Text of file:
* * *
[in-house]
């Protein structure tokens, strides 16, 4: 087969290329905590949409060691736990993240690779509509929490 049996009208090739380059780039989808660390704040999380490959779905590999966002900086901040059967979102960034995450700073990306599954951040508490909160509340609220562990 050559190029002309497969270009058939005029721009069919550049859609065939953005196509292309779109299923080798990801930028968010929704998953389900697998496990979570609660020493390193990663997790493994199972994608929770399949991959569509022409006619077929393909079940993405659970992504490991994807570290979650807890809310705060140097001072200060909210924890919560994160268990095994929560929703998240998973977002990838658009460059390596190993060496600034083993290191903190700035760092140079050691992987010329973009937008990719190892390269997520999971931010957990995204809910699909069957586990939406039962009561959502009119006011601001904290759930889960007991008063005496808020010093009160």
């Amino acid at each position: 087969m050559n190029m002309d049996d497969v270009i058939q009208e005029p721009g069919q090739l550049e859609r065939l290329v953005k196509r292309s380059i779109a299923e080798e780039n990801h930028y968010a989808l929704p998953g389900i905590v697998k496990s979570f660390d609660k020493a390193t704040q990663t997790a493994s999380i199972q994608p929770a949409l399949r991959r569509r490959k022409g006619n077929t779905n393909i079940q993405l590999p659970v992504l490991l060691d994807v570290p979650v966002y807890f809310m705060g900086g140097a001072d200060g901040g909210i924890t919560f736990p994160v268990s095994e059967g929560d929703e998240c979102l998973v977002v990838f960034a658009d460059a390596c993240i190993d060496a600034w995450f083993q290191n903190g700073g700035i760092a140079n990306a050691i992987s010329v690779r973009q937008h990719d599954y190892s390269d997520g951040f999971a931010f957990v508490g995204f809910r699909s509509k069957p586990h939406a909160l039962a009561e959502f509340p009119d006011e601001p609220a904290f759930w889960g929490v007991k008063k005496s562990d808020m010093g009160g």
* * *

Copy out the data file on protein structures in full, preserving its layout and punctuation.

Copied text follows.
[in-house]
């Protein structure tokens, strides 16, 4: 087969290329905590949409060691736990993240690779509509929490 049996009208090739380059780039989808660390704040999380490959779905590999966002900086901040059967979102960034995450700073990306599954951040508490909160509340609220562990 050559190029002309497969270009058939005029721009069919550049859609065939953005196509292309779109299923080798990801930028968010929704998953389900697998496990979570609660020493390193990663997790493994199972994608929770399949991959569509022409006619077929393909079940993405659970992504490991994807570290979650807890809310705060140097001072200060909210924890919560994160268990095994929560929703998240998973977002990838658009460059390596190993060496600034083993290191903190700035760092140079050691992987010329973009937008990719190892390269997520999971931010957990995204809910699909069957586990939406039962009561959502009119006011601001904290759930889960007991008063005496808020010093009160």
């Amino acid at each position: 087969m050559n190029m002309d049996d497969v270009i058939q009208e005029p721009g069919q090739l550049e859609r065939l290329v953005k196509r292309s380059i779109a299923e080798e780039n990801h930028y968010a989808l929704p998953g389900i905590v697998k496990s979570f660390d609660k020493a390193t704040q990663t997790a493994s999380i199972q994608p929770a949409l399949r991959r569509r490959k022409g006619n077929t779905n393909i079940q993405l590999p659970v992504l490991l060691d994807v570290p979650v966002y807890f809310m705060g900086g140097a001072d200060g901040g909210i924890t919560f736990p994160v268990s095994e059967g929560d929703e998240c979102l998973v977002v990838f960034a658009d460059a390596c993240i190993d060496a600034w995450f083993q290191n903190g700073g700035i760092a140079n990306a050691i992987s010329v690779r973009q937008h990719d599954y190892s390269d997520g951040f999971a931010f957990v508490g995204f809910r699909s509509k069957p586990h939406a909160l039962a009561e959502f509340p009119d006011e601001p609220a904290f759930w889960g929490v007991k008063k005496s562990d808020m010093g009160g």